The continued release of e-mails from Hillary Clinton’s secret e-mail server may land her closest aide in legal trouble sooner than her boss. Senate Judiciary chair Chuck Grassley had already begun probing the unusual arrangement that allowed Huma Abedin to work for both the State Department and Teneo simultaneously, as well as Abedin’s claims of never having taken a vacation or sick day while at State. Abedin has responded by publicly rebuking Grassley for “damaging her reputation,” a claim that provoked plenty of derision related to her spouse and his own damaging antics.
The rebuke hasn’t daunted Grassley, who has new questions about Abedin’s conduct at State. New e-mails produced through a FOIA demand by Citizens United appear to show that Abedin used the Clintonemail server for Teneo business, raising even more questions about conflicts of interest and the abuse of public trust — including whether Abedin was doing political work for Clinton on State Department time:
Sen. Chuck Grassley, R-Iowa, questioned whether Huma Abedin’s status as a Special Government Employee (SGE), which enabled her to hold four positions simultaneously, created conflicts of interest.
“How can the taxpayer know who exactly SGEs are working for at any given moment?” Grassley asked in a letter to Abedin and Secretary of State John Kerry. “How can the ethics officer at the State Department know?”
Grassley’s letter was prompted by emails from Abedin’s official State Department account obtained by Fox News that include messages sent ahead of a December 2012 visit to Dublin and Belfast by Clinton, who was then secretary of state. In those emails and others, Abedin discusses diplomatic matters as well as issues related to her work for both the Clinton Foundation and Teneo, a firm co-founded by a longtime aide to former president Bill Clinton. …
In another message, sent Nov. 30, Abedin attempted to arrange a get-together in Dublin for a small group of people on the evening of Dec. 6.
“Maybe we can all gather for drinks/dinner and HRC can come join for as long as she can?” Abedin asked in her e-mail. The dinner was ultimately attended by Clinton campaign donors, Clinton Foundation donors, and Teneo’s CEO.
In another case, the Post reported that in July 2012, the assistant to a New York banking executive wrote to Abedin to ask for her input on whether the executive should take a job at Teneo. The paper reported that Abedin agreed to meet with the executive, who later accepted the position.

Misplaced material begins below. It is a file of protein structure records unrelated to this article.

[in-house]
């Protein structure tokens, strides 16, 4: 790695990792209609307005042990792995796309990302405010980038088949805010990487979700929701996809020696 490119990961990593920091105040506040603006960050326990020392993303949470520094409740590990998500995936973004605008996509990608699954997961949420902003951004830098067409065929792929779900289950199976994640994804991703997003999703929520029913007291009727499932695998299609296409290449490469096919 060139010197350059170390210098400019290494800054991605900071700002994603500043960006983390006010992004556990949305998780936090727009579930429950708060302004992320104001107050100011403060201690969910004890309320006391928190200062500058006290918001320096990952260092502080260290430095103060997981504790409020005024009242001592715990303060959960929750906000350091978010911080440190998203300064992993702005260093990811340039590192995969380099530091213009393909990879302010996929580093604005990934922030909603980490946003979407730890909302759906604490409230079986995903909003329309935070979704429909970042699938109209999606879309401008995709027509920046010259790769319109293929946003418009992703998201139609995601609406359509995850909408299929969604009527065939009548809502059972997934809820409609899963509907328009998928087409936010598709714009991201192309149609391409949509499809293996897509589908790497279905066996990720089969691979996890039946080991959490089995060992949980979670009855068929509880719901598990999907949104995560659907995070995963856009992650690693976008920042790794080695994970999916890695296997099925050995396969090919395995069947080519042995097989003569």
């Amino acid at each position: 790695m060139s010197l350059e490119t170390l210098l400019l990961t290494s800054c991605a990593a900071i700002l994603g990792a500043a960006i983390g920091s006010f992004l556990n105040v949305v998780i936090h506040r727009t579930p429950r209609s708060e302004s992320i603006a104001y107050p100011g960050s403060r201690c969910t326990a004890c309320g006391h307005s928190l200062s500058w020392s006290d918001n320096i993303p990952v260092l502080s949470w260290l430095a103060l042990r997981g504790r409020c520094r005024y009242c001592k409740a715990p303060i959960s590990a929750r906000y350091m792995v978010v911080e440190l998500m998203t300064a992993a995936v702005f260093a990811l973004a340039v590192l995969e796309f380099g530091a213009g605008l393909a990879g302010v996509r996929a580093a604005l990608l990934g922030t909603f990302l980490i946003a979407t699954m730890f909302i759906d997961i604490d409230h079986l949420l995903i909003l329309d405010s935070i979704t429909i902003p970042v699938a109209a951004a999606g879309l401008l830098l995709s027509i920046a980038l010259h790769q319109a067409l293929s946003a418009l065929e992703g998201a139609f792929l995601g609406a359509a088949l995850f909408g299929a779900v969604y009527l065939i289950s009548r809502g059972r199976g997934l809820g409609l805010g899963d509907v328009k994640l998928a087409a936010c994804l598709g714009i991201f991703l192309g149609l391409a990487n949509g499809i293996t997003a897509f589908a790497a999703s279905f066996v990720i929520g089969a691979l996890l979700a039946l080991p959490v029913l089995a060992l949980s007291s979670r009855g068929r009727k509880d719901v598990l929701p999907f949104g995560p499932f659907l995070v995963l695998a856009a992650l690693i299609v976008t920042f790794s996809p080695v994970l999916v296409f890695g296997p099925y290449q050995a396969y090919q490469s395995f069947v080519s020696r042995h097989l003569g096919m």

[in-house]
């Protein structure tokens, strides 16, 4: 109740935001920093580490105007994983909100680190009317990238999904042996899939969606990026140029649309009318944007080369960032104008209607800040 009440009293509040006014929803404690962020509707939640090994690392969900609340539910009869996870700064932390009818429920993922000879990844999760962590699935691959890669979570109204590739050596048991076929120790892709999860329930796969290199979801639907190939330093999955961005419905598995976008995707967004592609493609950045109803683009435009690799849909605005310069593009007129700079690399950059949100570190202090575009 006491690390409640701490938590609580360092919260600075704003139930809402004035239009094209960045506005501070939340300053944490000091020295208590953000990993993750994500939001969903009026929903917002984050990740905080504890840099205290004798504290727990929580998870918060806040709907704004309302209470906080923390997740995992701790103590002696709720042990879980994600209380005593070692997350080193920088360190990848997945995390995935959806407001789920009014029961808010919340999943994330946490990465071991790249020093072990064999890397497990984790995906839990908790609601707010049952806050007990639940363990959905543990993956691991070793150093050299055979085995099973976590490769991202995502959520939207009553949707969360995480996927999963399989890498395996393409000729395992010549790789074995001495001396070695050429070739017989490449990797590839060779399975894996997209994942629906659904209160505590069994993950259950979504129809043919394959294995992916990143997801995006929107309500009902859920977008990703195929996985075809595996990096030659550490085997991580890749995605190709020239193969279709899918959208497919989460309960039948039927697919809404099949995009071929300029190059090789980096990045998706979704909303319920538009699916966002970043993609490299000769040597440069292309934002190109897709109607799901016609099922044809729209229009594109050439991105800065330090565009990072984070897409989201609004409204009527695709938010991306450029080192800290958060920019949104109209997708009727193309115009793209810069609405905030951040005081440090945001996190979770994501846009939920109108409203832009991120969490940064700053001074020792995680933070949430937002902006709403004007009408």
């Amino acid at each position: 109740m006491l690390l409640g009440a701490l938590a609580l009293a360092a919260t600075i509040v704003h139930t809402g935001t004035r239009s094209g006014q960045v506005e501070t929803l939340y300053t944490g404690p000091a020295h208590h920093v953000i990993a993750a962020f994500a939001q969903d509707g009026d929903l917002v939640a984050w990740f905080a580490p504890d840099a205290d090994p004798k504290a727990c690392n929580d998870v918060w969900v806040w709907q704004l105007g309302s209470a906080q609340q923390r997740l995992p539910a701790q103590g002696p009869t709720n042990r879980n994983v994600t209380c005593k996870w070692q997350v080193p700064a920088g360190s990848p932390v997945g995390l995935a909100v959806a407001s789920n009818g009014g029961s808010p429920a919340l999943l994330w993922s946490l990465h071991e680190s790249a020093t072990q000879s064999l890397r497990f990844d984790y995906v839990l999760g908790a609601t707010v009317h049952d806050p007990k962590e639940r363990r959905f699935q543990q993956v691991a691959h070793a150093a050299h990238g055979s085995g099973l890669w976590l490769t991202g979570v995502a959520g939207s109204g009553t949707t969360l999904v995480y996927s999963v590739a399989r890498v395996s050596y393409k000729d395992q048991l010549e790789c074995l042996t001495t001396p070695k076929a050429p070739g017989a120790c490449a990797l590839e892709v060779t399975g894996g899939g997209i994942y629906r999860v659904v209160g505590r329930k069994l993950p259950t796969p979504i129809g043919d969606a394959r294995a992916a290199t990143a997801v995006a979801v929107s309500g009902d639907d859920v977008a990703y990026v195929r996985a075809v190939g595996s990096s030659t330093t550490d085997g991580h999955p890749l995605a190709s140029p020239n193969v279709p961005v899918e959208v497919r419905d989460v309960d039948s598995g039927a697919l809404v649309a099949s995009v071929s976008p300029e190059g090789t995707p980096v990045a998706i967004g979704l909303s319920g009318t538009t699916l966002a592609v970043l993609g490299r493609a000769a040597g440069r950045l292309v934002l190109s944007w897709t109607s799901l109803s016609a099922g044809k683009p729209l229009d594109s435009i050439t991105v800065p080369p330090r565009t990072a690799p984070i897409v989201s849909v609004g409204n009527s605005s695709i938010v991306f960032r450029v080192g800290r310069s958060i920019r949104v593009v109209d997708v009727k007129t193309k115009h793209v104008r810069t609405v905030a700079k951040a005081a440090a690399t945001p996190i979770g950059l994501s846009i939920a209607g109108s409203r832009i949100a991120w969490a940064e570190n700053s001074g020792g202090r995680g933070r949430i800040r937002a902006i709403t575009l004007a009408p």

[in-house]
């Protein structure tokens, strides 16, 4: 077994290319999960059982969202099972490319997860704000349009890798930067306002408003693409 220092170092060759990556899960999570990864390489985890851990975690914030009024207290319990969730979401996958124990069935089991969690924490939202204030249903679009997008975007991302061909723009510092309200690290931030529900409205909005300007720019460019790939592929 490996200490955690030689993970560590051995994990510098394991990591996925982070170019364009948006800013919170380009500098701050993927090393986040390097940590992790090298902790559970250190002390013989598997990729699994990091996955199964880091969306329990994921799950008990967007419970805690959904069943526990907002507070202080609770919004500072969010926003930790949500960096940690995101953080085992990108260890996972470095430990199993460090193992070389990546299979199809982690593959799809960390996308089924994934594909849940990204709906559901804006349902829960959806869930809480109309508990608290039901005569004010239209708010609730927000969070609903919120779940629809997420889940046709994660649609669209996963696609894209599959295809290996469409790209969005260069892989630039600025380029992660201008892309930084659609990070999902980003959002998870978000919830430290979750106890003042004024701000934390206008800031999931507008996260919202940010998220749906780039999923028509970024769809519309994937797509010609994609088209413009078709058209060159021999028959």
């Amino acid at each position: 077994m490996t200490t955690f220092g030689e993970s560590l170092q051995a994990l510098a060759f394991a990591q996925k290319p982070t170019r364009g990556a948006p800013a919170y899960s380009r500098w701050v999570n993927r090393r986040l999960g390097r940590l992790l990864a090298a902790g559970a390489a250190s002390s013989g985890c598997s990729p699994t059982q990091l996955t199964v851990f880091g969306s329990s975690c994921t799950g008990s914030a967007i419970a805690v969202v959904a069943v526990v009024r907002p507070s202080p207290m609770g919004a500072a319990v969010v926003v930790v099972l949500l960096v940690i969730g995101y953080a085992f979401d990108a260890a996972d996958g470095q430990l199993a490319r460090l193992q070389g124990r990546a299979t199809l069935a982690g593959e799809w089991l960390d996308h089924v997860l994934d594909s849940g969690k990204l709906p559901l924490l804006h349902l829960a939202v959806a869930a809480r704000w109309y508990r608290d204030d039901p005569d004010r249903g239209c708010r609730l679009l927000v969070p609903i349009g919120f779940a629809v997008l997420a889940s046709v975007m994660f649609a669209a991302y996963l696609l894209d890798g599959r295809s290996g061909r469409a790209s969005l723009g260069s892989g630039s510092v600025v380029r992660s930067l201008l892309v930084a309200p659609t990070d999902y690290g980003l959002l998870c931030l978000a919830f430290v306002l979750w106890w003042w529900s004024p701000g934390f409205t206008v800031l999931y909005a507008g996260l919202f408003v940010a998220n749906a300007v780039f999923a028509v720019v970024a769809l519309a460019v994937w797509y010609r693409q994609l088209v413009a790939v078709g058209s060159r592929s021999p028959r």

New documents revealed as part of a Freedom of Information Act lawsuit suggest that the lines between Abedin’s work for the government, for a private advisory firm and for Clinton’s foundation were often blurred.
For instance, Grassley pointed to a set of 2012 emails in which Abedin discussed establishing a “Clinton Centre” in Ireland. During those discussions, Abedin invited private individuals helping out the Clinton Foundation and the firm Teneo to official events as part of Secretary Clintons’ travel to the country.
“All of this raises fundamental questions about your employment arrangements,” Grassley wrote.
The senator sent a similar letter to Secretary of State John Kerry asking not just about Abedin’s employment but about the broader use of the SGE designation.
That would be a violation of the Hatch Act, which forbids the use of government resources for campaign activities. Originally passed in 1939 as a government reform effort, Congress amended it in 1993 to keep the law from stifling legitimate political expression by federal employees. It still forbids the use of government offices and resources for campaign activities, plus there are other regulations barring the use of government facilities for private gain.
Considering the special arrangements granted Abedin to work at Teneo, a politically connected company to Clintonland, these “coincidences” are starting to smell a lot like corruption. And this is just the start of the e-mail vetting.